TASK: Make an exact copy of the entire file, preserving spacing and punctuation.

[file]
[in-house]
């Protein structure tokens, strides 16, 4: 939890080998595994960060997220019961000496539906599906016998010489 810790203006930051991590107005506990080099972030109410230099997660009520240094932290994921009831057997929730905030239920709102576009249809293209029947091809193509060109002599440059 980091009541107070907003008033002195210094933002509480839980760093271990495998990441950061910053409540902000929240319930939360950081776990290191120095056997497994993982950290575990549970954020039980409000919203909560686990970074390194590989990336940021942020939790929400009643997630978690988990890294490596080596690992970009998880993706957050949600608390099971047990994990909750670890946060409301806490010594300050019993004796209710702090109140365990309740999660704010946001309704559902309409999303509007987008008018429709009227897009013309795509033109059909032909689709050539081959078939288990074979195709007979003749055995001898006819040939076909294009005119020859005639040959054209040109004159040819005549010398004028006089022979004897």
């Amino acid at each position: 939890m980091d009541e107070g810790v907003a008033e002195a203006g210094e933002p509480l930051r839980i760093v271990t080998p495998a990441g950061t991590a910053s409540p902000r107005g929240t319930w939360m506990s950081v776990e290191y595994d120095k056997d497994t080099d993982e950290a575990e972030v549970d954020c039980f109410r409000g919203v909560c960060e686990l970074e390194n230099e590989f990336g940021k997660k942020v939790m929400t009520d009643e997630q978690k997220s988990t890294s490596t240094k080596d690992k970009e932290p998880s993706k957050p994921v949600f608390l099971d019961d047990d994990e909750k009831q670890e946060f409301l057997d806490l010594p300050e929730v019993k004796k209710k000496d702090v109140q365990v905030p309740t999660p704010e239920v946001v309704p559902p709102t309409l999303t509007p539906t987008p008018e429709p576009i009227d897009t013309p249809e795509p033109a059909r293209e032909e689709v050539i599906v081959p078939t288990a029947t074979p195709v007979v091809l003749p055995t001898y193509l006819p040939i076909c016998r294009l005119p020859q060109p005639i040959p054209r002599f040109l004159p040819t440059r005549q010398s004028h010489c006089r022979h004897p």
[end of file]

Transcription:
[in-house]
């Protein structure tokens, strides 16, 4: 939890080998595994960060997220019961000496539906599906016998010489 810790203006930051991590107005506990080099972030109410230099997660009520240094932290994921009831057997929730905030239920709102576009249809293209029947091809193509060109002599440059 980091009541107070907003008033002195210094933002509480839980760093271990495998990441950061910053409540902000929240319930939360950081776990290191120095056997497994993982950290575990549970954020039980409000919203909560686990970074390194590989990336940021942020939790929400009643997630978690988990890294490596080596690992970009998880993706957050949600608390099971047990994990909750670890946060409301806490010594300050019993004796209710702090109140365990309740999660704010946001309704559902309409999303509007987008008018429709009227897009013309795509033109059909032909689709050539081959078939288990074979195709007979003749055995001898006819040939076909294009005119020859005639040959054209040109004159040819005549010398004028006089022979004897």
């Amino acid at each position: 939890m980091d009541e107070g810790v907003a008033e002195a203006g210094e933002p509480l930051r839980i760093v271990t080998p495998a990441g950061t991590a910053s409540p902000r107005g929240t319930w939360m506990s950081v776990e290191y595994d120095k056997d497994t080099d993982e950290a575990e972030v549970d954020c039980f109410r409000g919203v909560c960060e686990l970074e390194n230099e590989f990336g940021k997660k942020v939790m929400t009520d009643e997630q978690k997220s988990t890294s490596t240094k080596d690992k970009e932290p998880s993706k957050p994921v949600f608390l099971d019961d047990d994990e909750k009831q670890e946060f409301l057997d806490l010594p300050e929730v019993k004796k209710k000496d702090v109140q365990v905030p309740t999660p704010e239920v946001v309704p559902p709102t309409l999303t509007p539906t987008p008018e429709p576009i009227d897009t013309p249809e795509p033109a059909r293209e032909e689709v050539i599906v081959p078939t288990a029947t074979p195709v007979v091809l003749p055995t001898y193509l006819p040939i076909c016998r294009l005119p020859q060109p005639i040959p054209r002599f040109l004159p040819t440059r005549q010398s004028h010489c006089r022979h004897p």